I quickly composed myself and formulated a plan. Like I said, in my time in Korea I have never had my train ticket checked before. Bearing that in mind, the plan I had in mind was simple. Stay on the train until we reach the actual stop for the Arboretum. Just play it cool. This briefly assuaged their fears, until they asked what if someone actually did ask to see our tickets?!? Luckily for them they were with me, and when in doubt one of the best possible strategies to get out of tricky situations abroad is to play the dumb foreigner card. Honestly, I am not a fan of doing this as it doesn’t exactly add to the good reputation of travelers from abroad, but it does generally do the trick. For the next thirty minutes we anxiously sat waiting to arrive at the proper station. Checking, and rechecking, the signs to see if we had arrived yet. Of course, the thirty minutes passed without event, and we arrived at the stop for the Gyeongnam Arboretum just fine. Everyone breathed a sigh of relief, and we made our way on to the gardens to relax from the tension of our misadventure on the train.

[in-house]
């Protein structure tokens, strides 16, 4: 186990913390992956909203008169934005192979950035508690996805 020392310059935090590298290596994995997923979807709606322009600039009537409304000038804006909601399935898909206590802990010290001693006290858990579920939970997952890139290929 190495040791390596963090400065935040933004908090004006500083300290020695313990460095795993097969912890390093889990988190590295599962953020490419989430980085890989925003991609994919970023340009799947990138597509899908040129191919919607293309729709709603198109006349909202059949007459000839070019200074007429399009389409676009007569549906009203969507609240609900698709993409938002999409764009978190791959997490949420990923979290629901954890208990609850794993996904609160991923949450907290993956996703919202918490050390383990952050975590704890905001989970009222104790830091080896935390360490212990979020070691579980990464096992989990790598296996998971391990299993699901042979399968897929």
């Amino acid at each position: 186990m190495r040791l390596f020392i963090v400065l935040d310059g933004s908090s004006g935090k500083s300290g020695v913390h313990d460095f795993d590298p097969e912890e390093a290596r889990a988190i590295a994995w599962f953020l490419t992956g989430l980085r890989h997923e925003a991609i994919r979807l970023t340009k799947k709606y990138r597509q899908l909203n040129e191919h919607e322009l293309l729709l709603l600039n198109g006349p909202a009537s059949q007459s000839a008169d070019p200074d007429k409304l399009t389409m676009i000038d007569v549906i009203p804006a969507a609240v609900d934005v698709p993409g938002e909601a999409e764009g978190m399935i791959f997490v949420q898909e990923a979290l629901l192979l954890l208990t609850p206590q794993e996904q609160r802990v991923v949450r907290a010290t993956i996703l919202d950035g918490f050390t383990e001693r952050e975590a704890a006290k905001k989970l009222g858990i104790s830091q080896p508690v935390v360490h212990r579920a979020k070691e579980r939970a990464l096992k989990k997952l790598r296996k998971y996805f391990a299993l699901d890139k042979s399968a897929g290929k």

It has taken far longer than it probably should have, but I think I am finally starting to get over my fear of getting on the wrong train. In the end, it is just another chapter of the overall adventure. When all is said and done, it becomes nothing more than a funny anecdote to a much larger story. Getting lost is one of the best parts of life, one which I genuinely enjoy when I’m on foot and it is under my direct control. That is probably what I fear the most about getting on the wrong train; the total lack of control I feel when I realize that this vehicle is not taking me where I wanted to go. Next time this happens, and it undoubtedly will happen again, I just need to take a deep breath, lounge back in my seat, and enjoy the ride to a new, exotic location. The journey is as much of the adventure as the destination.
Gyeongnam Arboretum Gallery: